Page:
Browse Prior Art Database

Generalized Event Signalling in Computer I/O

IP.com Disclosure Number: IPCOM000111018D
Original Publication Date: 1994-Feb-01
Included in the Prior Art Database: 2005-Mar-26
Document File: 2 page(s) / 110K

Publishing Venue

IBM

Related People

Cook, RB: AUTHOR [+3]

Abstract

In a computer input/output system in which a device may transfer data to the processor memory buffer out of logical order, means are required for the device to signal that it is not sending further data. These means may be generalized into a signalling system for arbitrary events.

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Generalized Event Signalling in Computer I/O

      In a computer input/output system in which a device may
transfer data to the processor memory buffer out of logical order,
means are required for the device to signal that it is not sending
further data.  These means may be generalized into a signalling
system for arbitrary events.

      There are I/O devices in which it is most efficient to send
data to the channel out of order with respect to the logical
structure understood by the program.  Such devices may store portions
of the record (subrecords) in different mechanisms which may be
accessed concurrently.  In such a device, the order in which the
subrecords are made available for transmission to the channel may be
unpredictable.  According to the conventional art, the control unit
buffers all subrecords until it can transmit them to the channel in
their logical order.  However, this results in increased response
time for the I/O operation, which can affect system-level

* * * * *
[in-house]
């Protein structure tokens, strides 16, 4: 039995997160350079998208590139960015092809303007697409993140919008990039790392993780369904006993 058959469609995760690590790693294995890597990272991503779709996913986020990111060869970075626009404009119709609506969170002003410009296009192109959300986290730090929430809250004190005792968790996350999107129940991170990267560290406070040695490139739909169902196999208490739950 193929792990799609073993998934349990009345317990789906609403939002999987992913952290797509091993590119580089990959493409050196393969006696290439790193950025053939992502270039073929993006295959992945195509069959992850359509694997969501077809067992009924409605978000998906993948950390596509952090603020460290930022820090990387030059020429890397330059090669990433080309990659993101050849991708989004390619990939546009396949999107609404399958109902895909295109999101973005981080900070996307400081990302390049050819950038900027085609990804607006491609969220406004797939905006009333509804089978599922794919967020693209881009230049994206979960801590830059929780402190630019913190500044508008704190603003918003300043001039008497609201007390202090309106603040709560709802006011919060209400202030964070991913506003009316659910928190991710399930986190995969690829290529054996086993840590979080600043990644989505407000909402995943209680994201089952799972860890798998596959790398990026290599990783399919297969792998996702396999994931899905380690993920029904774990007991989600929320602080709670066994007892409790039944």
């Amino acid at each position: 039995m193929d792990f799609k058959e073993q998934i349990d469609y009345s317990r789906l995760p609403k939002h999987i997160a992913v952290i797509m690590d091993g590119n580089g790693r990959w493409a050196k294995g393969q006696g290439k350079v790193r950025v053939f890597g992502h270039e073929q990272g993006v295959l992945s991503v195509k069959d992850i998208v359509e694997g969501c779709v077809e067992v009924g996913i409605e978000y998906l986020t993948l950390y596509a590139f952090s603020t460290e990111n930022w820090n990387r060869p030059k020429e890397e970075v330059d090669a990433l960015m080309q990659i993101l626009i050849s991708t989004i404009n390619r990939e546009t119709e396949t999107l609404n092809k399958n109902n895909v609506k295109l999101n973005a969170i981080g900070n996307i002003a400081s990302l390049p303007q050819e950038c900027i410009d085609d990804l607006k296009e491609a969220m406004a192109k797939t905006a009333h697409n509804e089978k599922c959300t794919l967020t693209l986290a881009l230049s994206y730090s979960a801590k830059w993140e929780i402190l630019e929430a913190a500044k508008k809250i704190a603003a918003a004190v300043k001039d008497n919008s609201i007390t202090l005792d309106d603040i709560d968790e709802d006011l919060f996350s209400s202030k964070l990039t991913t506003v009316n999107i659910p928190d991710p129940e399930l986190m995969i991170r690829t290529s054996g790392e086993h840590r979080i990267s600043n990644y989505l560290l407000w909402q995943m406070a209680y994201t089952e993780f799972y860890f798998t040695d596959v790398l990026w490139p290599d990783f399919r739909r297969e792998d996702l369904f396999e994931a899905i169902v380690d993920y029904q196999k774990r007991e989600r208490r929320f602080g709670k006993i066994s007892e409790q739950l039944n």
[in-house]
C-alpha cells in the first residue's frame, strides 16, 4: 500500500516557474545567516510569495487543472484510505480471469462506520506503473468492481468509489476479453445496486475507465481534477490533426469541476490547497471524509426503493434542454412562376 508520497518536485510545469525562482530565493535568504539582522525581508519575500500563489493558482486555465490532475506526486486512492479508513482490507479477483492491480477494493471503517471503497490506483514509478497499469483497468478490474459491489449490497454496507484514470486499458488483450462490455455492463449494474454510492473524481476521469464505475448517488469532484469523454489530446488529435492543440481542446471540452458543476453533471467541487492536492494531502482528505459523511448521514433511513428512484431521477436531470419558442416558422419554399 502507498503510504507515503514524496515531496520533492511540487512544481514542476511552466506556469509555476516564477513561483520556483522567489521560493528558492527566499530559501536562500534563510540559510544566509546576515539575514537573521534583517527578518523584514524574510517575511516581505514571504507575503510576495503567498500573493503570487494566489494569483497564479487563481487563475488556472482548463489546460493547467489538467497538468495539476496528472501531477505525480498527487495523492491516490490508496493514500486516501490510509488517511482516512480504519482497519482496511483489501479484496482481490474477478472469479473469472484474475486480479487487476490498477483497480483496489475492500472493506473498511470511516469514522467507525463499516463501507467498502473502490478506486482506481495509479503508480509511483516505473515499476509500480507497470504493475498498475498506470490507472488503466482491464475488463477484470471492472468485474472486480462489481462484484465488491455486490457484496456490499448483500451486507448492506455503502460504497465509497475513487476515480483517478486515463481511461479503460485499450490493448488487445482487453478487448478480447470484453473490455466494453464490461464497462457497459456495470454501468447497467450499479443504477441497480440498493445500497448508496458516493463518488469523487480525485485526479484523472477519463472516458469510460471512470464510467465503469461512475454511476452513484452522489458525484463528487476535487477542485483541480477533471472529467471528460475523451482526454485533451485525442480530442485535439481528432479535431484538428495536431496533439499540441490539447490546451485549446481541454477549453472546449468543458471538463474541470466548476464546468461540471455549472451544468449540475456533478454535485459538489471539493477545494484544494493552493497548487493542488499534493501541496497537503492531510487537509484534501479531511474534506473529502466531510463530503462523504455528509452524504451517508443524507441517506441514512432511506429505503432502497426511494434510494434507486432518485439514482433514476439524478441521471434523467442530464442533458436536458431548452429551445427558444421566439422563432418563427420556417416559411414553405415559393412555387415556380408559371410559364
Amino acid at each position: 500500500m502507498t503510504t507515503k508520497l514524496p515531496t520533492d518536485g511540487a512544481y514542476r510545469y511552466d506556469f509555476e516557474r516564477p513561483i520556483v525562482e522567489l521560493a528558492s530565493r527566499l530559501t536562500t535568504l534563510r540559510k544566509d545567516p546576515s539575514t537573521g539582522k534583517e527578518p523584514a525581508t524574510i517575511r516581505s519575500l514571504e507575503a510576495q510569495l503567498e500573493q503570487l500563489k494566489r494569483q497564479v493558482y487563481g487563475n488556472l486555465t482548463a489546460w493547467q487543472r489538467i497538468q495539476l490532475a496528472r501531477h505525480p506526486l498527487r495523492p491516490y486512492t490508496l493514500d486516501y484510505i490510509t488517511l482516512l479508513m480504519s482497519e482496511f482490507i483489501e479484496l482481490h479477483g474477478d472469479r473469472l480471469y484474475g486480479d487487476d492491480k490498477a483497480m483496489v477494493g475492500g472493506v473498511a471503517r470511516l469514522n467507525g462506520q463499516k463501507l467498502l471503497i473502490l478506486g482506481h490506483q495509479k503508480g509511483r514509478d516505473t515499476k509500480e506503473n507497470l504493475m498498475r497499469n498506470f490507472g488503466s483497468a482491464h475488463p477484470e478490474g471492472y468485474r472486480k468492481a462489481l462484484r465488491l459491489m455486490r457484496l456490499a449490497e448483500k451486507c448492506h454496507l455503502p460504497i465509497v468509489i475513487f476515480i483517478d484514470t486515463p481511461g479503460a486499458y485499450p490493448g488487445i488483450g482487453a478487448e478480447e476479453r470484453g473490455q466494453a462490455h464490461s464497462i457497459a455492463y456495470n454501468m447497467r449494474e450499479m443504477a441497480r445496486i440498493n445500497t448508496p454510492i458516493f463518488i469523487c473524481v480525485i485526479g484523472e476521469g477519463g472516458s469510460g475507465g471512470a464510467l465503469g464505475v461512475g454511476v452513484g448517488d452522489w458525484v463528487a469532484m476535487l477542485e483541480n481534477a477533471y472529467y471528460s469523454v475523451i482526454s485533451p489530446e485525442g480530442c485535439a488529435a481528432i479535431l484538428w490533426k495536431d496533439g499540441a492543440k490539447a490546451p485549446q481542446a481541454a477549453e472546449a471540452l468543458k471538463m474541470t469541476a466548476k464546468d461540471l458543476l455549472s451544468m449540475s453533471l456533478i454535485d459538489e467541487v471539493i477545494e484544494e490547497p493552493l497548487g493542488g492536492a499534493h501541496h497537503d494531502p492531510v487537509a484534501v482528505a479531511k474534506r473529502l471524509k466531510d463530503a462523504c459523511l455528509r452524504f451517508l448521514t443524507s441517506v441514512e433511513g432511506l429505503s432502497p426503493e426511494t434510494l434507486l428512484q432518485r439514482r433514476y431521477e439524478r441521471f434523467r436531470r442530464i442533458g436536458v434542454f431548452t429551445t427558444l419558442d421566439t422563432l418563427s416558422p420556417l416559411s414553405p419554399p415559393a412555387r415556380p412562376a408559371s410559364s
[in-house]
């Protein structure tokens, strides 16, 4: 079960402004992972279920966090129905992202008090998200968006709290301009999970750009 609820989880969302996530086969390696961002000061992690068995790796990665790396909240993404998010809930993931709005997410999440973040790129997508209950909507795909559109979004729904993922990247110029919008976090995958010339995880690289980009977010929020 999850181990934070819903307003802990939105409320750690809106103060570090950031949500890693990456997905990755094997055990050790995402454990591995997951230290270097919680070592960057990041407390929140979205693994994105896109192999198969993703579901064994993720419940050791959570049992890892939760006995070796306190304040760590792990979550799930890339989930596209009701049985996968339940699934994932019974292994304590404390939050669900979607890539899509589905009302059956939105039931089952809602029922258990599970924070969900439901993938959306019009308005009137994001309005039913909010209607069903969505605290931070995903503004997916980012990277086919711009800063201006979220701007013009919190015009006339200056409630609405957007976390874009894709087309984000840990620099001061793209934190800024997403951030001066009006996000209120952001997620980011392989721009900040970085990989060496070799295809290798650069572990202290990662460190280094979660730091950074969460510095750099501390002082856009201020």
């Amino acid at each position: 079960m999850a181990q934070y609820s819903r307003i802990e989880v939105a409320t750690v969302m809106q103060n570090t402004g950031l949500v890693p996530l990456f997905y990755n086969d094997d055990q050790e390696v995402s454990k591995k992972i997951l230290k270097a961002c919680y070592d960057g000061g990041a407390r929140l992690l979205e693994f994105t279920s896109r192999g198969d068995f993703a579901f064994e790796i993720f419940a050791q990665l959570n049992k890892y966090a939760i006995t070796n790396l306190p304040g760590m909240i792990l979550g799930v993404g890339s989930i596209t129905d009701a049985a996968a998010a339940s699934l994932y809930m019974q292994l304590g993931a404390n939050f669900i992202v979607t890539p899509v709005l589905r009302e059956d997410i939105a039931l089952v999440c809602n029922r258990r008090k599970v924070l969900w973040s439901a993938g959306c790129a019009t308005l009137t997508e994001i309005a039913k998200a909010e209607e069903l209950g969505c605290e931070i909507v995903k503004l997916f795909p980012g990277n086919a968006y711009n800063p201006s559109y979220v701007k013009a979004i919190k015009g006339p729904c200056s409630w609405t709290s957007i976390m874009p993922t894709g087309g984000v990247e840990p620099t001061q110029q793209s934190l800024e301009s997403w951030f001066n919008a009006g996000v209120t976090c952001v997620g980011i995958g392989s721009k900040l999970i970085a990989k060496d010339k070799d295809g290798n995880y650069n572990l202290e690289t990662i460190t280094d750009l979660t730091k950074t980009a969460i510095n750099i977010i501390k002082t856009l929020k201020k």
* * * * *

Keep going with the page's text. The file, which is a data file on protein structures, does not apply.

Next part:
performance.

      Subrecords can be transferred to the channel out of logical
order (i.e., in the order in which they become available from the
individual storage mechanisms) if the control unit labels each
subrecord with its logical position in the record, such as a starting
offset from the buffer origin.  An example of such a label is the
relative offset field in transmission frames sent according to the
proposed Fibre Channel American National Standard.

      In the normal I/O art, the control unit signals the completion
of an I/O operation when it has finished transferring all the data
without error.  When data are transferred out of logical order, it is
desirable to provide a signal when a particular buffer (which may
consists of multiple subrecords) has been filled without error, in
addition to the signal which indicates that the entire I/O operation
is complete.

      For simplicity, we describe the mechanism in terms of read
operations in a master-slave processor-device system.  It should be
understood that the principles can be applied to write operations as
well.  The principles are also applicable to peer-to-peer I/O
transfers between processors.  First describe the mechanism in terms
of a simple end signal.  Then, generalize it to an arbitrary event
mechanism.

      A bit, which we term "last-reference", is included in the
channel-level control information about each record transferred.
When the control unit is ready to transfer the last of the subrecords
for a particular logical buffer, it sets the last-reference bit in
the message which initiates transfer of the subrecord.  If the
subrecord is transferred to the channel without error, the channel
stores the subrecord in the buffer and then locks the buffer against
further access.  It then notifies the program, by any of the
well-known mechanisms, such as an interrupt, that the buffer is ready
for processing.  The program can then process each buffer as soon as
it h...